The health and hygiene industry ranked ninth out of 15 industries in the latest study from brand intimacy agency MBLM. The report, which is the largest study of brands based on emotions, found that, within the category, Olay placed first, followed by Dove and then Crest. The remaining brands in the top 10 for the health and hygiene industry are: Colgate, Listerine, Ivory, Pantene, Gillette, Schick, and Nivea.
“The health and hygiene category is complex and multifaceted,” said Mario Natarelli, partner at MBLM, in a news release. “The industry itself creates intimate products we use in or on our body, yet it doesn’t translate into intimate brand relationships. Clearly, there is an underleveraged opportunity.”
Both of the top brands in this category, Olay and Dove, are ranked in the Top 30 of the Brand Intimacy Study overall. Even though these two industry leaders are both widely popular and sell many of the same types of products, they approach brand intimacy from very different perspectives. Both brands speak to the quality and efficacy of their products, but they differ on what the purpose of those products are. Olay is dedicated to creating “Ageless Beauty,” while Dove promotes “Real Beauty.” Both messages happen to be on opposite spectrums.
Brand Intimacy is defined as a new paradigm that leverages and strengthens the emotional bonds between a person and a brand. According to the 2017 report, top ranked intimate brands continued to outperform the S&P and Fortune 500 indices in both revenue and profit over the past 10 years.
Other U.S. health and hygiene industry findings from MBLM’s 2017 report include:
- Olay’s strongest archetype is indulgence, which describes a relationship centered on moments of pampering and gratification, and is the type of association one would expect with a beauty brand rather than a personal care brand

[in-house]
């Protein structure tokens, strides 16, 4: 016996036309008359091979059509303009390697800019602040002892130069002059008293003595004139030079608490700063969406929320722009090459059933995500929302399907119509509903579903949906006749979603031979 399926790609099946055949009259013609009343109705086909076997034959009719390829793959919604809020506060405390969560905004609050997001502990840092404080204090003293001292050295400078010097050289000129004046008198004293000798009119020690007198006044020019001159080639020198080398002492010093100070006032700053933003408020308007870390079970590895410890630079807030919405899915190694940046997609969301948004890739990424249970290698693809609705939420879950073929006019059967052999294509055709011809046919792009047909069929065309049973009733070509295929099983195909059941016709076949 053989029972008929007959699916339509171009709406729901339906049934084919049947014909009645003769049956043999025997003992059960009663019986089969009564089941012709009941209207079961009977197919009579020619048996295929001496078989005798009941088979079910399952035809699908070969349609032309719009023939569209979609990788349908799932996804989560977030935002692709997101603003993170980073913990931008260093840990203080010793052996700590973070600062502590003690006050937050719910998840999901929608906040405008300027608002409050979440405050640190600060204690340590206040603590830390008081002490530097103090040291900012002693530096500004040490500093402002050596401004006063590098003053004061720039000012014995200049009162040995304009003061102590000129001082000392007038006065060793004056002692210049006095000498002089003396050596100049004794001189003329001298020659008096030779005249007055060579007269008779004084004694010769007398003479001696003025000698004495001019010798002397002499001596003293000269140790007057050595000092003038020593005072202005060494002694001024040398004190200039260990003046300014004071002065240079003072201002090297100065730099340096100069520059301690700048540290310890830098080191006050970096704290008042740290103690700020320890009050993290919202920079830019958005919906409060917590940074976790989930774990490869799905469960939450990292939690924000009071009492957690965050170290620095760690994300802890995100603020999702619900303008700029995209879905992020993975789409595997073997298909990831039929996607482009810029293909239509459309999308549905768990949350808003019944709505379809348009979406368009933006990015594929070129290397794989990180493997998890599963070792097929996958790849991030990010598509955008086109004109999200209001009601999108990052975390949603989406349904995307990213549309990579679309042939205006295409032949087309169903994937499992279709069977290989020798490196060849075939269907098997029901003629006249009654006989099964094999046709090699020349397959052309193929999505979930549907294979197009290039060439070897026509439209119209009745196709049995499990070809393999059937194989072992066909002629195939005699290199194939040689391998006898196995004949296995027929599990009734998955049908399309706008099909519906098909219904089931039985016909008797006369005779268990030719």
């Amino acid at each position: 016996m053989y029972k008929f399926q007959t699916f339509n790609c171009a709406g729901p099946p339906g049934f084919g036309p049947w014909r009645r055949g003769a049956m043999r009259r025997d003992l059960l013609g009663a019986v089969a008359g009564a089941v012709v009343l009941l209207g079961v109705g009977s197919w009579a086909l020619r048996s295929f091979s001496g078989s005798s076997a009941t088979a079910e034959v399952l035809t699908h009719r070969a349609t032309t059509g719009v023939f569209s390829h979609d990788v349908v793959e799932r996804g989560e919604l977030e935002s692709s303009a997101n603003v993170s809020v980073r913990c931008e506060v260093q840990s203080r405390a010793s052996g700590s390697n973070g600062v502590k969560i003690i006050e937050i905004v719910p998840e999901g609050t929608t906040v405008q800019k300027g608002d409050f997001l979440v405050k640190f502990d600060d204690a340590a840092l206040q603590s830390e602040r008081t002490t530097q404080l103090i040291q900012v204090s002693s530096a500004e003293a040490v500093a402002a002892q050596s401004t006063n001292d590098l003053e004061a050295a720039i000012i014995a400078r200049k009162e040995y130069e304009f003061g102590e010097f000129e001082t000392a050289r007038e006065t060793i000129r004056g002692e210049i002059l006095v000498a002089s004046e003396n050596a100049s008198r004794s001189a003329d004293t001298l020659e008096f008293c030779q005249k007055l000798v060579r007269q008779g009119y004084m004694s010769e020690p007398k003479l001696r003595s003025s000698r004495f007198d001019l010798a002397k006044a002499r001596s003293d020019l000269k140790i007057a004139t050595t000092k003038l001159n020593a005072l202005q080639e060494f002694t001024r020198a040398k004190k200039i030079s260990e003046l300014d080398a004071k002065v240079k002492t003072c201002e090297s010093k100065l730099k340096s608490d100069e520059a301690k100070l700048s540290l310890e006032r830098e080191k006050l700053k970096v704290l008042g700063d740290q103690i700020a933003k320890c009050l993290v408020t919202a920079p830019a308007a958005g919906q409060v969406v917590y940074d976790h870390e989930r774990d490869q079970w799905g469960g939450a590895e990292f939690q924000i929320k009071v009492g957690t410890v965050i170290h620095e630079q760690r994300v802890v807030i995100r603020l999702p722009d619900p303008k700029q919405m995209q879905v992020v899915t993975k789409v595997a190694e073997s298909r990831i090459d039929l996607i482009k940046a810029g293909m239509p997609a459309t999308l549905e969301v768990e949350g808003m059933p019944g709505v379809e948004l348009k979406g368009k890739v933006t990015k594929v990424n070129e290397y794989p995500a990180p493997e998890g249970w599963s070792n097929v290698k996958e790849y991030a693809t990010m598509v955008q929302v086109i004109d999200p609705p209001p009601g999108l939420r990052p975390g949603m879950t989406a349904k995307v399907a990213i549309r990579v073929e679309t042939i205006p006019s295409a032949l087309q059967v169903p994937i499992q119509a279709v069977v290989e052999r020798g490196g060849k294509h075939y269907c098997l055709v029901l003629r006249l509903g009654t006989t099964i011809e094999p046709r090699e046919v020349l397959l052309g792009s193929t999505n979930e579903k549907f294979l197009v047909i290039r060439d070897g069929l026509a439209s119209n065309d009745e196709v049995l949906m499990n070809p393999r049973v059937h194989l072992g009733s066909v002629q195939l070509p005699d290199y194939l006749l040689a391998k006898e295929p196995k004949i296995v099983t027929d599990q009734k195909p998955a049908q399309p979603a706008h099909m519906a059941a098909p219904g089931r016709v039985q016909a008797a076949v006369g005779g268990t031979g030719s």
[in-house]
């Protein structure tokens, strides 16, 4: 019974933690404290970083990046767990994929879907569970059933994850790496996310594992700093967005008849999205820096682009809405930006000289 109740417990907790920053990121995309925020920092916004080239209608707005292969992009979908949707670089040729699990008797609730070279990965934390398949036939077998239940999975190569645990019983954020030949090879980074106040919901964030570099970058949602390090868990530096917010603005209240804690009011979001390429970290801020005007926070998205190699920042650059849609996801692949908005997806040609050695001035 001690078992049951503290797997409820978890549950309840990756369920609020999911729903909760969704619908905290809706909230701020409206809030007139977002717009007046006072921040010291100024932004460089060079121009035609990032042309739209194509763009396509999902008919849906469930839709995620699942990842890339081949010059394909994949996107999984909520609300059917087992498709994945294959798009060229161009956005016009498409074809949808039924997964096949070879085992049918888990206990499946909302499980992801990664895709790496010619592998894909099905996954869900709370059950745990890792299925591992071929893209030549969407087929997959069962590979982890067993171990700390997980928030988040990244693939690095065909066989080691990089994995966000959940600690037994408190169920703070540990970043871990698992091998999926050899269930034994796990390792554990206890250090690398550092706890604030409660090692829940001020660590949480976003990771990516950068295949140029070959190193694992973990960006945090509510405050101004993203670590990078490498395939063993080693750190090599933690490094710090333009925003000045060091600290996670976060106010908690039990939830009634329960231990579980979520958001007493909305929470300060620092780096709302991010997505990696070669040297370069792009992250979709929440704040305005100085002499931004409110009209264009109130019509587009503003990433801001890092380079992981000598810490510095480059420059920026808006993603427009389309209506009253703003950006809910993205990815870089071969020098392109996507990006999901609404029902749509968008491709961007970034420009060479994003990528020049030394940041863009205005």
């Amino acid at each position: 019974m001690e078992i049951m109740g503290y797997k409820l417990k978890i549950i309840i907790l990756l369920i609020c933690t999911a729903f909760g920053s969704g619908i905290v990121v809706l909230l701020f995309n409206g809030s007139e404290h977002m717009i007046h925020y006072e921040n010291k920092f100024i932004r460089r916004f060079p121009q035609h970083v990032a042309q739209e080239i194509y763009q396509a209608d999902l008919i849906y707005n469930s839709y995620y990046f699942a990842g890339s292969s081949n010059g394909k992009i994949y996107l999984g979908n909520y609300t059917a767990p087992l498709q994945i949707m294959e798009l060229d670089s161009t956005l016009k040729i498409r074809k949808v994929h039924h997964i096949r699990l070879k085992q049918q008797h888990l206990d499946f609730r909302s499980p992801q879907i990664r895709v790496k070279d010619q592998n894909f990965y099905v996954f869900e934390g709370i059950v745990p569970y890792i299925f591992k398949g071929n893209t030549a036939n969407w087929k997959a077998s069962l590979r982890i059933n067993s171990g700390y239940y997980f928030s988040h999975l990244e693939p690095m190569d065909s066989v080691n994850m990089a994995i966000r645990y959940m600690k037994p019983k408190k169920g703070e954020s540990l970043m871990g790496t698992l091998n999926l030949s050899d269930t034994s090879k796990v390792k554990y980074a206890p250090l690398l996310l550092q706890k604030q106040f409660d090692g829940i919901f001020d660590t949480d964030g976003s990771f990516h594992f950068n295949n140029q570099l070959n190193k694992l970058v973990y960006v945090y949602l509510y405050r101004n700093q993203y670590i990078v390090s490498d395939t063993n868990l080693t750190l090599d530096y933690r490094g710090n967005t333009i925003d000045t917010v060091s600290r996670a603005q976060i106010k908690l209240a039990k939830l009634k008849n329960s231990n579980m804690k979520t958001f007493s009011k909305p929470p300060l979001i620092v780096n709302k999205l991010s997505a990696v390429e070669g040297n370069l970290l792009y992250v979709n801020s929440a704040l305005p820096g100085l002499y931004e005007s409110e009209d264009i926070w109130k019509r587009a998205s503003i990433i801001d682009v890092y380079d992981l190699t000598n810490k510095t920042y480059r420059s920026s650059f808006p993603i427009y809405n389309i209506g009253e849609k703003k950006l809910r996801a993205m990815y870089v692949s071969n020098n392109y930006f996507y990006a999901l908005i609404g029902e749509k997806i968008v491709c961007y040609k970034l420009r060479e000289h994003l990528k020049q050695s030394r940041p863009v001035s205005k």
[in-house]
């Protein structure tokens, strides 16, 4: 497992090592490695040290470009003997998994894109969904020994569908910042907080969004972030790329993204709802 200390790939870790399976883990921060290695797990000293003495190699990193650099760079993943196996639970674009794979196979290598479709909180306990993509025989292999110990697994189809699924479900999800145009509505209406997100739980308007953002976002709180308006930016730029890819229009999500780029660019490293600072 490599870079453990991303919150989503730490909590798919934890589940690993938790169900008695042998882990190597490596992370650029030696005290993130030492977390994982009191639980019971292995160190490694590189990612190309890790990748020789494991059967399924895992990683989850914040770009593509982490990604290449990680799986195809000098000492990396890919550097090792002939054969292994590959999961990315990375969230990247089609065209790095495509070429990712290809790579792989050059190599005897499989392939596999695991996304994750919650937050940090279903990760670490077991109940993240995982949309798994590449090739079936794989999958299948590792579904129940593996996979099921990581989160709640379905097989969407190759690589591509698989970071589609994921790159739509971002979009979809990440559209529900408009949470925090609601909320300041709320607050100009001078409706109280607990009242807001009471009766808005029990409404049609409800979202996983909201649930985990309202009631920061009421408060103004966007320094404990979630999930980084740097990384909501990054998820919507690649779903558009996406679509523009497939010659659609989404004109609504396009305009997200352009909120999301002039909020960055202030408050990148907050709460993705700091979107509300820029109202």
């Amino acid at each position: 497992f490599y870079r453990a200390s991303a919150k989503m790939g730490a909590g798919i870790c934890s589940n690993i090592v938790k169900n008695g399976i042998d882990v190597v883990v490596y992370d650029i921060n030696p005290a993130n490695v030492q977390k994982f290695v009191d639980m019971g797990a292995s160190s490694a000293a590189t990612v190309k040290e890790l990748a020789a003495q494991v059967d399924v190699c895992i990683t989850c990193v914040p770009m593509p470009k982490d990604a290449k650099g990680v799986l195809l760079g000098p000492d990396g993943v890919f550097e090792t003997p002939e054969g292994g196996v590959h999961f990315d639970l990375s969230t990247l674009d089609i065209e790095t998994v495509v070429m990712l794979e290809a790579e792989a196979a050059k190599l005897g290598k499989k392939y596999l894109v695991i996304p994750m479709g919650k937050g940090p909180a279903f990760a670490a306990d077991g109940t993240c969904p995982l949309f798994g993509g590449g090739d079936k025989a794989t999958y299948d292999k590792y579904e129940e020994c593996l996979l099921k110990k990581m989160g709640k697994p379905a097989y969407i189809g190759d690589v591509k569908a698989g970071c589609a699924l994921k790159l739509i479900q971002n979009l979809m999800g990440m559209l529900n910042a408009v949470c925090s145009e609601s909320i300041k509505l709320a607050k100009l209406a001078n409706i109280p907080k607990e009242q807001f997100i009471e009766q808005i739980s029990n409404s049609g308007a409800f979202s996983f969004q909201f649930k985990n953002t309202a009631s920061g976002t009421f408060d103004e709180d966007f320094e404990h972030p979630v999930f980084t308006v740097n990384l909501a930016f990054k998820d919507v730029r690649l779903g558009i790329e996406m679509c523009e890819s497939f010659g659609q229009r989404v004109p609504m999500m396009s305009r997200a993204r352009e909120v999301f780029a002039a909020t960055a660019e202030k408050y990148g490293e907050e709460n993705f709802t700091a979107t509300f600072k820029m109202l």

- Compared to both Olay and Dove, the rest of the health and hygiene industry has very weak associations to indulgence, which suggests that these brands bring an element of gratification and excitement to the category that other brands don’t
- Millennials strongly prefer Dove, and older consumers tend to choose Olay
- Older generations seem to value the more “traditional” ideals of beauty that are associated with Olay, while millennials are more likely to choose a brand with a more body-positive, empowering message like Dove’s
This year’s report contains the most comprehensive rankings of brands based on emotion, analyzing the responses of 6,000 consumers and 54,000 brand evaluations across 15 industries in the U.S., Mexico and UAE. MBLM’s reports and interactive Brand Ranking Tool showcase the performance of almost 400 brands, revealing the characteristics and intensity of the consumer bonds.
During 2016, Praxis Research Partners conducted an online quantitative survey among 6,000 consumers in the United States (3,000), Mexico (2,000), and the United Arab Emirates (1,000). Participants were respondents who were screened for age (i.e. 18 to 64 years of age) and annual household income ($35,000 or more) in the U.S. and socioeconomic levels in Mexico and the UAE (A, B, and C socioeconomic levels).
It used to be that companies enjoyed customers for life—even in competitive industries with lots of companies offering similar products. But this is no longer true. Today’s customers are much more likely to jump from brand to brand, which creates quite the conundrum...
Not unlike their predecessors, Generation Z is doing things differently. Disillusioned with traditional cultural institutions, these young people are bypassing the political system and focusing on consumerism as a channel for change, according to new research from...
Fifty-nine percent of young professionals are very confident in their knowledge of soft skills, including critical thinking skills—yet according to a new national study from edtech firm MindEdge Learning, this confidence is woefully misplaced. The second annual State...